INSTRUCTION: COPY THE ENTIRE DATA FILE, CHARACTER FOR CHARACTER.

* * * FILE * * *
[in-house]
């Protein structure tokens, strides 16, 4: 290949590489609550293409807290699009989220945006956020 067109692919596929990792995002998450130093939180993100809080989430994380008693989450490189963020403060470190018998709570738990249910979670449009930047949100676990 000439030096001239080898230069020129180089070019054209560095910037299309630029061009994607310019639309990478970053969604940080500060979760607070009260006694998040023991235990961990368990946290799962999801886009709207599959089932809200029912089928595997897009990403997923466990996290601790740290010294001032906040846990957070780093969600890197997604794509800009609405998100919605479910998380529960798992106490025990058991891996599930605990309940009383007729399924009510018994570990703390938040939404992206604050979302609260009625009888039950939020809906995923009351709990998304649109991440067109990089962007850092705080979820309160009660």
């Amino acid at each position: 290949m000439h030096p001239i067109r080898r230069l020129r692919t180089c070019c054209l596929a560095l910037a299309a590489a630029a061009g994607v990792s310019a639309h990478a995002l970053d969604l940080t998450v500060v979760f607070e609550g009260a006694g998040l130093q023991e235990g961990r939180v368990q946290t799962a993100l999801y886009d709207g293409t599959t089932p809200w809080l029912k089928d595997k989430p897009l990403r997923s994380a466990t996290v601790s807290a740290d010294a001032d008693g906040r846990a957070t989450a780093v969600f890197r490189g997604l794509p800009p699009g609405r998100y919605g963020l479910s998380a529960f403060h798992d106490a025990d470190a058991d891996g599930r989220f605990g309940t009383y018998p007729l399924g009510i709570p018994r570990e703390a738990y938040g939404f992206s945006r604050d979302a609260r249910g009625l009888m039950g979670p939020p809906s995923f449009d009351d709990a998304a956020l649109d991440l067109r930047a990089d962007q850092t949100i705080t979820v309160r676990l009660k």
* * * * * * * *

[in-house]
């Protein structure tokens, strides 16, 4: 290949590489609550293409807290699009989220945006956020 067109692919596929990792995002998450130093939180993100809080989430994380008693989450490189963020403060470190018998709570738990249910979670449009930047949100676990 000439030096001239080898230069020129180089070019054209560095910037299309630029061009994607310019639309990478970053969604940080500060979760607070009260006694998040023991235990961990368990946290799962999801886009709207599959089932809200029912089928595997897009990403997923466990996290601790740290010294001032906040846990957070780093969600890197997604794509800009609405998100919605479910998380529960798992106490025990058991891996599930605990309940009383007729399924009510018994570990703390938040939404992206604050979302609260009625009888039950939020809906995923009351709990998304649109991440067109990089962007850092705080979820309160009660």
């Amino acid at each position: 290949m000439h030096p001239i067109r080898r230069l020129r692919t180089c070019c054209l596929a560095l910037a299309a590489a630029a061009g994607v990792s310019a639309h990478a995002l970053d969604l940080t998450v500060v979760f607070e609550g009260a006694g998040l130093q023991e235990g961990r939180v368990q946290t799962a993100l999801y886009d709207g293409t599959t089932p809200w809080l029912k089928d595997k989430p897009l990403r997923s994380a466990t996290v601790s807290a740290d010294a001032d008693g906040r846990a957070t989450a780093v969600f890197r490189g997604l794509p800009p699009g609405r998100y919605g963020l479910s998380a529960f403060h798992d106490a025990d470190a058991d891996g599930r989220f605990g309940t009383y018998p007729l399924g009510i709570p018994r570990e703390a738990y938040g939404f992206s945006r604050d979302a609260r249910g009625l009888m039950g979670p939020p809906s995923f449009d009351d709990a998304a956020l649109d991440l067109r930047a990089d962007q850092t949100i705080t979820v309160r676990l009660k």